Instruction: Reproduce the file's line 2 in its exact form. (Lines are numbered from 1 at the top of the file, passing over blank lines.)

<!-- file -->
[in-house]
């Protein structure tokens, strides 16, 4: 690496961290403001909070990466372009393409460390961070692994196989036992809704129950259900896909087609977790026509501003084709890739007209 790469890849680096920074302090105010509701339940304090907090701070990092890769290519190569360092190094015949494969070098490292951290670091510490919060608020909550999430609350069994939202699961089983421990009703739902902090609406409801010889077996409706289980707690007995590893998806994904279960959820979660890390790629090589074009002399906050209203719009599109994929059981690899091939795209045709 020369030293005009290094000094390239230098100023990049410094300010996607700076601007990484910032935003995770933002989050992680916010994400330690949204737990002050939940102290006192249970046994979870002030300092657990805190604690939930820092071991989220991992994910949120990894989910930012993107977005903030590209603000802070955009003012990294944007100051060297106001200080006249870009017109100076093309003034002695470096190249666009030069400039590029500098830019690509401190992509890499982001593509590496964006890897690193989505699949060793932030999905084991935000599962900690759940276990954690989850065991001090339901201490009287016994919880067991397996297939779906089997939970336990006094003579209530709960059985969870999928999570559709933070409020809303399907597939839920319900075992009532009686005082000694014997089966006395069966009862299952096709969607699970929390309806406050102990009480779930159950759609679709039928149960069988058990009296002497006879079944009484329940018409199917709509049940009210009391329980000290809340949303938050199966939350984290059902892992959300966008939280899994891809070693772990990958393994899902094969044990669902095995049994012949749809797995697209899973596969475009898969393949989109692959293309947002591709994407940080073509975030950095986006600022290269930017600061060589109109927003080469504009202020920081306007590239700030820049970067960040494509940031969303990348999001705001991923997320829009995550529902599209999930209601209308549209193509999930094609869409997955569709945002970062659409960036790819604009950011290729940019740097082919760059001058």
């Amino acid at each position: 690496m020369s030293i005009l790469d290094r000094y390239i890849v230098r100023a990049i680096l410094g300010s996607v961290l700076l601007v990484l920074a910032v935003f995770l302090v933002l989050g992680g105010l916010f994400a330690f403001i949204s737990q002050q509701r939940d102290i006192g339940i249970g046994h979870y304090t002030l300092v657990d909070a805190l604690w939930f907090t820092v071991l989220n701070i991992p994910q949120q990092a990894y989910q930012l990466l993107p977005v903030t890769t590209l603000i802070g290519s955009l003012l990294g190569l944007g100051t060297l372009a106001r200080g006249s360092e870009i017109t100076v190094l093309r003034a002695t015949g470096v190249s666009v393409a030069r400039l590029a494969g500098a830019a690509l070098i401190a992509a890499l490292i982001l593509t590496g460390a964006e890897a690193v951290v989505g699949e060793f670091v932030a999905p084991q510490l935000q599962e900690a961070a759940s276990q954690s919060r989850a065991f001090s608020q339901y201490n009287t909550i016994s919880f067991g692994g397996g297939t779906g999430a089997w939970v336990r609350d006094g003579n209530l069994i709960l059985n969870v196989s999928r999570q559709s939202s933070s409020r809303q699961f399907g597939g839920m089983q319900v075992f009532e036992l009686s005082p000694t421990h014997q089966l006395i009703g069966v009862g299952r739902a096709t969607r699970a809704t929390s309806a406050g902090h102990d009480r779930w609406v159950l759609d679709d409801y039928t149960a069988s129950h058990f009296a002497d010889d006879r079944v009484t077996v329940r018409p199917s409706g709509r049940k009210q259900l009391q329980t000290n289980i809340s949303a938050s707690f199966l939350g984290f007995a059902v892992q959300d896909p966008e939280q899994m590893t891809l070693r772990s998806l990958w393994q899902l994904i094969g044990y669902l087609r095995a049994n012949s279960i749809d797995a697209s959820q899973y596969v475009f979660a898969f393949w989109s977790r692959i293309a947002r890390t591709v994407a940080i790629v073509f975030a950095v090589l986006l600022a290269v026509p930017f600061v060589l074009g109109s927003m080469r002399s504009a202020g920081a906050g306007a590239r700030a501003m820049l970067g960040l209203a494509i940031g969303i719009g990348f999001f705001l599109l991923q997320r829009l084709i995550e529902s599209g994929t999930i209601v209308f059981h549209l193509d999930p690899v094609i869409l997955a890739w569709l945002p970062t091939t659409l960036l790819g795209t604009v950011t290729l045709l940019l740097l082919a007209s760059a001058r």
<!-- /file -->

């Protein structure tokens, strides 16, 4: 690496961290403001909070990466372009393409460390961070692994196989036992809704129950259900896909087609977790026509501003084709890739007209 790469890849680096920074302090105010509701339940304090907090701070990092890769290519190569360092190094015949494969070098490292951290670091510490919060608020909550999430609350069994939202699961089983421990009703739902902090609406409801010889077996409706289980707690007995590893998806994904279960959820979660890390790629090589074009002399906050209203719009599109994929059981690899091939795209045709 020369030293005009290094000094390239230098100023990049410094300010996607700076601007990484910032935003995770933002989050992680916010994400330690949204737990002050939940102290006192249970046994979870002030300092657990805190604690939930820092071991989220991992994910949120990894989910930012993107977005903030590209603000802070955009003012990294944007100051060297106001200080006249870009017109100076093309003034002695470096190249666009030069400039590029500098830019690509401190992509890499982001593509590496964006890897690193989505699949060793932030999905084991935000599962900690759940276990954690989850065991001090339901201490009287016994919880067991397996297939779906089997939970336990006094003579209530709960059985969870999928999570559709933070409020809303399907597939839920319900075992009532009686005082000694014997089966006395069966009862299952096709969607699970929390309806406050102990009480779930159950759609679709039928149960069988058990009296002497006879079944009484329940018409199917709509049940009210009391329980000290809340949303938050199966939350984290059902892992959300966008939280899994891809070693772990990958393994899902094969044990669902095995049994012949749809797995697209899973596969475009898969393949989109692959293309947002591709994407940080073509975030950095986006600022290269930017600061060589109109927003080469504009202020920081306007590239700030820049970067960040494509940031969303990348999001705001991923997320829009995550529902599209999930209601209308549209193509999930094609869409997955569709945002970062659409960036790819604009950011290729940019740097082919760059001058």